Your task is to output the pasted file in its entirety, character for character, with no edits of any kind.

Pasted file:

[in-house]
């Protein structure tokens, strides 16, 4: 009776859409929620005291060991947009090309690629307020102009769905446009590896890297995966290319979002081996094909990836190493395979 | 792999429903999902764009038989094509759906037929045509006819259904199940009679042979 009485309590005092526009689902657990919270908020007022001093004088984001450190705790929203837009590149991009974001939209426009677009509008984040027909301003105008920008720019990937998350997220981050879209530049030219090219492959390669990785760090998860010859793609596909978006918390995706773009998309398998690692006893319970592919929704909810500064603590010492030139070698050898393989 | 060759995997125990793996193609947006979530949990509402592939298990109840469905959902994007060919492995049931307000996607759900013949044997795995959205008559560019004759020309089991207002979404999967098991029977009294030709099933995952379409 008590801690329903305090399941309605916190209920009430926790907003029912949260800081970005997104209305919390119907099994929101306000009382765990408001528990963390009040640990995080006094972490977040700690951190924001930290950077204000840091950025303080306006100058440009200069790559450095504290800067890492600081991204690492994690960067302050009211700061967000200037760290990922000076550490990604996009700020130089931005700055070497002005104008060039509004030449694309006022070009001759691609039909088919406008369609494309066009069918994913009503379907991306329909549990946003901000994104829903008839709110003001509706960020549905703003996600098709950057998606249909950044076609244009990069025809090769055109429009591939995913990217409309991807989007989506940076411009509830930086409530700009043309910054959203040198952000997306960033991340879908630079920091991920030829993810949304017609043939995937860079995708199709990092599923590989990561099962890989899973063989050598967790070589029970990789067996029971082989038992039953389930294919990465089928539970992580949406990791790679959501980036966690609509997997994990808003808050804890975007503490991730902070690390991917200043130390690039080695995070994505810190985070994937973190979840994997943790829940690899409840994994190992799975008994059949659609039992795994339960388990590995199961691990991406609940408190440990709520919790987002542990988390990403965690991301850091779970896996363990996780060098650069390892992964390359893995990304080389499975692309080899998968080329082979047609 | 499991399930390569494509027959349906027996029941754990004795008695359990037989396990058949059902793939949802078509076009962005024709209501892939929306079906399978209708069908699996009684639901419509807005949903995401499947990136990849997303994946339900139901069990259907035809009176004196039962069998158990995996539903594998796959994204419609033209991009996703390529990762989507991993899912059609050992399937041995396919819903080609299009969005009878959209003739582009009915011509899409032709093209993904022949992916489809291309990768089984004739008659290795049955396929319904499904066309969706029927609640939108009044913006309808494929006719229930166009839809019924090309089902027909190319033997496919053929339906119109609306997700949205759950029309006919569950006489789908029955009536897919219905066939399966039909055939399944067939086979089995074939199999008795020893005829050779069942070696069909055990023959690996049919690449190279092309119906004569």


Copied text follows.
[in-house]
């Protein structure tokens, strides 16, 4: 009776859409929620005291060991947009090309690629307020102009769905446009590896890297995966290319979002081996094909990836190493395979 | 792999429903999902764009038989094509759906037929045509006819259904199940009679042979 009485309590005092526009689902657990919270908020007022001093004088984001450190705790929203837009590149991009974001939209426009677009509008984040027909301003105008920008720019990937998350997220981050879209530049030219090219492959390669990785760090998860010859793609596909978006918390995706773009998309398998690692006893319970592919929704909810500064603590010492030139070698050898393989 | 060759995997125990793996193609947006979530949990509402592939298990109840469905959902994007060919492995049931307000996607759900013949044997795995959205008559560019004759020309089991207002979404999967098991029977009294030709099933995952379409 008590801690329903305090399941309605916190209920009430926790907003029912949260800081970005997104209305919390119907099994929101306000009382765990408001528990963390009040640990995080006094972490977040700690951190924001930290950077204000840091950025303080306006100058440009200069790559450095504290800067890492600081991204690492994690960067302050009211700061967000200037760290990922000076550490990604996009700020130089931005700055070497002005104008060039509004030449694309006022070009001759691609039909088919406008369609494309066009069918994913009503379907991306329909549990946003901000994104829903008839709110003001509706960020549905703003996600098709950057998606249909950044076609244009990069025809090769055109429009591939995913990217409309991807989007989506940076411009509830930086409530700009043309910054959203040198952000997306960033991340879908630079920091991920030829993810949304017609043939995937860079995708199709990092599923590989990561099962890989899973063989050598967790070589029970990789067996029971082989038992039953389930294919990465089928539970992580949406990791790679959501980036966690609509997997994990808003808050804890975007503490991730902070690390991917200043130390690039080695995070994505810190985070994937973190979840994997943790829940690899409840994994190992799975008994059949659609039992795994339960388990590995199961691990991406609940408190440990709520919790987002542990988390990403965690991301850091779970896996363990996780060098650069390892992964390359893995990304080389499975692309080899998968080329082979047609 | 499991399930390569494509027959349906027996029941754990004795008695359990037989396990058949059902793939949802078509076009962005024709209501892939929306079906399978209708069908699996009684639901419509807005949903995401499947990136990849997303994946339900139901069990259907035809009176004196039962069998158990995996539903594998796959994204419609033209991009996703390529990762989507991993899912059609050992399937041995396919819903080609299009969005009878959209003739582009009915011509899409032709093209993904022949992916489809291309990768089984004739008659290795049955396929319904499904066309969706029927609640939108009044913006309808494929006719229930166009839809019924090309089902027909190319033997496919053929339906119109609306997700949205759950029309006919569950006489789908029955009536897919219905066939399966039909055939399944067939086979089995074939199999008795020893005829050779069942070696069909055990023959690996049919690449190279092309119906004569």